A couple years ago I read an essay in The New York Times in which the writer described the psychological legacy of staying married to a gay husband for the sake of her children. That writer, Jane Isay, has just released Secrets and Lies, a book exploring the impact of family secrets on adult children, who often grow up doubting their perceptions, and manifesting various inauthentic scenarios in their own marriages.
I don’t usually review books, but I seized the opportunity when I was asked to review this one. I remembered how much The New York Times essay had resonated with me: now ten years out of a miserable marriage, I still wonder, from time to time, if I should have stayed for the sake of the kids, considering the crap they’ve had to endure post-divorce.
Although Isay doesn’t offer a definitive answer to the should-we-stay-together-for-the-children question, she makes a strong case for ending a low-conflict marriage that can be sustained only by lies:
“While it may seem best for the children…the side effects include the decline of intimacy, the attenuation of trust, and the dimunition of the self. This change in the relationship may be obvious in the home or it may be hidden behind the bedroom door. Either way, it alters the atmosphere in which the children grow up.”
Using her own marriage as a jumping-off point, Isay interviewed adults who learned that some central aspect of their life narrative was a lie told to them, either directly or indirectly by their parents, and often, extended family: secret adoptions; closeted mental illness; a love child; an affair; a dead parent who turns out to be alive.
Through deconstructing the stories of her interview subjects, Isay distills two crucial observations.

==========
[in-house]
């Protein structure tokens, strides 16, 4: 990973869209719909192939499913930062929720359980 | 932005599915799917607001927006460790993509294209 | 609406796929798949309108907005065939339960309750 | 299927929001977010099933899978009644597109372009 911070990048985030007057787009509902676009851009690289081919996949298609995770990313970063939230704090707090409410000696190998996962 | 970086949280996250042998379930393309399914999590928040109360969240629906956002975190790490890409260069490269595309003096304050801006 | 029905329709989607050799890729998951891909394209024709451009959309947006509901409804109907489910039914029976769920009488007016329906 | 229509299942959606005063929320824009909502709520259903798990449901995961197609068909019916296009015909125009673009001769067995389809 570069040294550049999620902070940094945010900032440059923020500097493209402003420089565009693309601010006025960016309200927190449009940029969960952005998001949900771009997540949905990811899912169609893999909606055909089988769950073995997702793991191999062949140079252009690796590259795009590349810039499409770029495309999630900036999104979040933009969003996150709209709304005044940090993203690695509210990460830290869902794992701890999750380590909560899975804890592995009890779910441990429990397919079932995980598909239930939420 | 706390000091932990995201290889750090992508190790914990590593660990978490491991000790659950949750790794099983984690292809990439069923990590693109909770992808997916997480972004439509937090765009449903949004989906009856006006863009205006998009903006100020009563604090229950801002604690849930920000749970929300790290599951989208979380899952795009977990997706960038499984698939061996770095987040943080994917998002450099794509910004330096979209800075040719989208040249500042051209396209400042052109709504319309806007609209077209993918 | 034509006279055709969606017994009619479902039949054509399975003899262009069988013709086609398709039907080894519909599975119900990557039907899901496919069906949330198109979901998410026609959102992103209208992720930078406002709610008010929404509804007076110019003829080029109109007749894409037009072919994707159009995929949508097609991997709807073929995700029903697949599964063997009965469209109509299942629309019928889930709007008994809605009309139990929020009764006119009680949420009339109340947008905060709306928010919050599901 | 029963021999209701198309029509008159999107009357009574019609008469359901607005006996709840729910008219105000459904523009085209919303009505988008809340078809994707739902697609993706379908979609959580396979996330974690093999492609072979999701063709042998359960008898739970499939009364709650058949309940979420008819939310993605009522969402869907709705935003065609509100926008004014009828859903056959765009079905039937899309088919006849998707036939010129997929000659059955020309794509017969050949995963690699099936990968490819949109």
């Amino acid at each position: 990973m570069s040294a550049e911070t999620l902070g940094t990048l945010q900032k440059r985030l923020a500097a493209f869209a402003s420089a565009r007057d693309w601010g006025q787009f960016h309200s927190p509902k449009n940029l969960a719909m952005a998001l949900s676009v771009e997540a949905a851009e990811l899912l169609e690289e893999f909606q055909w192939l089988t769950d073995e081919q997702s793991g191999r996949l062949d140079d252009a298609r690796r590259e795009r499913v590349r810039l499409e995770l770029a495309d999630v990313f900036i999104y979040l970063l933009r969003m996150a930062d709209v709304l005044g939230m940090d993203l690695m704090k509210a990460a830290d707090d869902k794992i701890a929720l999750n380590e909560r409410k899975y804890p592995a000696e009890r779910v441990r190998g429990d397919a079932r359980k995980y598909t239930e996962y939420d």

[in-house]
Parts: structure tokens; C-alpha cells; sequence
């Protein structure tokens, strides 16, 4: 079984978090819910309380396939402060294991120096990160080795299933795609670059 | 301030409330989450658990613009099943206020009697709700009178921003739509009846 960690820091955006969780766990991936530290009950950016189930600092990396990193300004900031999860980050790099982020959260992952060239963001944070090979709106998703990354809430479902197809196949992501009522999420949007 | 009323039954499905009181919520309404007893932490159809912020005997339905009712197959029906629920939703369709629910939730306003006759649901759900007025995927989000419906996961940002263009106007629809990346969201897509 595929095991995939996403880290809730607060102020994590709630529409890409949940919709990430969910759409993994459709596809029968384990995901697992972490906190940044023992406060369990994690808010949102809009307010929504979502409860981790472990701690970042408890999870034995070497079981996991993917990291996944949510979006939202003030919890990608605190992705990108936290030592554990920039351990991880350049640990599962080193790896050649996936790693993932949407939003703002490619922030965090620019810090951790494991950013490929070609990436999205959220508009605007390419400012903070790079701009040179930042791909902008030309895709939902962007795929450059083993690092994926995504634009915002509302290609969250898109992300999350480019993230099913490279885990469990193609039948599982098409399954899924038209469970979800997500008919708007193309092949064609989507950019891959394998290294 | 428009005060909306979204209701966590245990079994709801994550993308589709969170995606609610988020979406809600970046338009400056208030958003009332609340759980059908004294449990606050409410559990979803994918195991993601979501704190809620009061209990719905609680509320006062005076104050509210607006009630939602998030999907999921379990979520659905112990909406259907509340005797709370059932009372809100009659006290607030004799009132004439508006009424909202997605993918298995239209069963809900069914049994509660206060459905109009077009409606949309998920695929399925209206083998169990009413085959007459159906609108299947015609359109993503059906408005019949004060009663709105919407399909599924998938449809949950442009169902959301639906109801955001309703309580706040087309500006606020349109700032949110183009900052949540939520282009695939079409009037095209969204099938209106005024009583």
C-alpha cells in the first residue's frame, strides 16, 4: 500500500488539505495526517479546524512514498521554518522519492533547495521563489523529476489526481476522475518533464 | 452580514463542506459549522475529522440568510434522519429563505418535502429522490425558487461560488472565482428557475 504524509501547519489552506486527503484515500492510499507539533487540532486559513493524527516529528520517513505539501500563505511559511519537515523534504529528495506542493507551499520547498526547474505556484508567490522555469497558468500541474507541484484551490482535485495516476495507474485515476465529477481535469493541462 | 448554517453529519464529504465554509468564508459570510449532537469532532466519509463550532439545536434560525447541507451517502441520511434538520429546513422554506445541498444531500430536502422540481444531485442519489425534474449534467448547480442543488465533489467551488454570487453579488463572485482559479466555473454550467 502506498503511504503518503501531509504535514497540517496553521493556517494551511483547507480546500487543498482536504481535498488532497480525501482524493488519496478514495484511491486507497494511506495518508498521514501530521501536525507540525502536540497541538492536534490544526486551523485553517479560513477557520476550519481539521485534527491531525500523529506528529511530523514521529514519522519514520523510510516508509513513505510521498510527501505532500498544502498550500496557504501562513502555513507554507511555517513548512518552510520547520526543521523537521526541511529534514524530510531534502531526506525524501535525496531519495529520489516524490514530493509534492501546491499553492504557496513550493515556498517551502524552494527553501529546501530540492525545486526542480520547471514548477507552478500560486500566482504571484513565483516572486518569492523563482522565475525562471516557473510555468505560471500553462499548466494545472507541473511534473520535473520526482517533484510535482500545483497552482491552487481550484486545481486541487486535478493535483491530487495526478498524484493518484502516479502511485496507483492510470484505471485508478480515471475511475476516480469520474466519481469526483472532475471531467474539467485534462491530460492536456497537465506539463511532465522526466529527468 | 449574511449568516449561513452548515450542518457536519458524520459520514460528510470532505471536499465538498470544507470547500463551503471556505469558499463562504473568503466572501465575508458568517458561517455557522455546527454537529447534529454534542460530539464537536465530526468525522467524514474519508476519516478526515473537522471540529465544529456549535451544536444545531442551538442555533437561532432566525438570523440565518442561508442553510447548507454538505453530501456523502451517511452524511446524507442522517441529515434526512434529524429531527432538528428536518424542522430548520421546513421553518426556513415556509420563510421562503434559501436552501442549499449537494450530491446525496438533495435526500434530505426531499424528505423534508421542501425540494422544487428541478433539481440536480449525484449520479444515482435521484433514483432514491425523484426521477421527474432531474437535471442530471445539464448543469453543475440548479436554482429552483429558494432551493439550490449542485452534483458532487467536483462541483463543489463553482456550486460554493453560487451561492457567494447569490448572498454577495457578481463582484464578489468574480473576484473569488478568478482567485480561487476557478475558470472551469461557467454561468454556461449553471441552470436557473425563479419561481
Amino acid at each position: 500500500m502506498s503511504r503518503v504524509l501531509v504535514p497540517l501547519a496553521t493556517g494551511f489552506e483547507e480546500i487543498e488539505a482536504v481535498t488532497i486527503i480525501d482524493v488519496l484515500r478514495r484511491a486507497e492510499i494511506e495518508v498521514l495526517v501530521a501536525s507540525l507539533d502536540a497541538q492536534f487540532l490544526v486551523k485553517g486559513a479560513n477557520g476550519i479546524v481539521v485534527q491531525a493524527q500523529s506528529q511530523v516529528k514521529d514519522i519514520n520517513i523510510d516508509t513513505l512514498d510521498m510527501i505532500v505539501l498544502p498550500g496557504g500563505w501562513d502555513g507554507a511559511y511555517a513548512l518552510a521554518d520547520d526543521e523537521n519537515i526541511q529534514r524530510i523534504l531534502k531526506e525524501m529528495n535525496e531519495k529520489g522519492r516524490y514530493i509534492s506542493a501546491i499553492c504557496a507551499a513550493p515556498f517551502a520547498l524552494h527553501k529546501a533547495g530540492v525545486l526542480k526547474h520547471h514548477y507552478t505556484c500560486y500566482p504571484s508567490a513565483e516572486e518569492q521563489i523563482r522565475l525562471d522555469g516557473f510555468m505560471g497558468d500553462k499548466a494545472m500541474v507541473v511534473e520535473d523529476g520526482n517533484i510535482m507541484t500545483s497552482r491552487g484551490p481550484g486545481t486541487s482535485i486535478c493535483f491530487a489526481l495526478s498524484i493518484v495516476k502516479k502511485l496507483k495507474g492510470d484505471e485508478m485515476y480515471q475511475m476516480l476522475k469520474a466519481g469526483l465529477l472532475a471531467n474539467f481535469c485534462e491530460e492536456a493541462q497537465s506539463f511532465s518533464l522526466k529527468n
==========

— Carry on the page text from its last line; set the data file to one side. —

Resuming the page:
One, if their childhoods were good enough, and/or the caretakers who lied to them made sincere restitution, people were able to reassemble a meaningful life narrative and go on to live authentic lives. Minus these elements, however, people ended up so crippled by deceit that it impacted their ability to trust and to love. They never recovered from being raised in the context of a lie.
Two, when children grow up in a “secret-keeping family,” they learn to be inauthentic. They doubt their own perceptions, look to others to tell them how they should feel, and often, enter marriages in which they unwittingly collude with another secret-keeper, thereby perpetuating the cycle for their own children.
Secrets don’t have to black-and-white (an affair, or one parent in the closet) to be destructive. Growing up with two miserably-married parents who insist that they’re happy can also make kids doubt their reality — especially when there is no one around to corroborate their suspicions.
One of the “secrets” in my family of origin — more of a myth than a secret, really — was that we were a cohesive family. My sister and I used to argue about this for years. Ten years older than I, she left the house when my parents were still happily married. As their marriage quietly eroded, I was the only one left at home, and I got triangulated into their relationship. It was easier for them to focus on what was wrong with me — and I did struggle with issues they didn’t know how to address — than the fact that they had grown so distant they were more like roommates than spouses.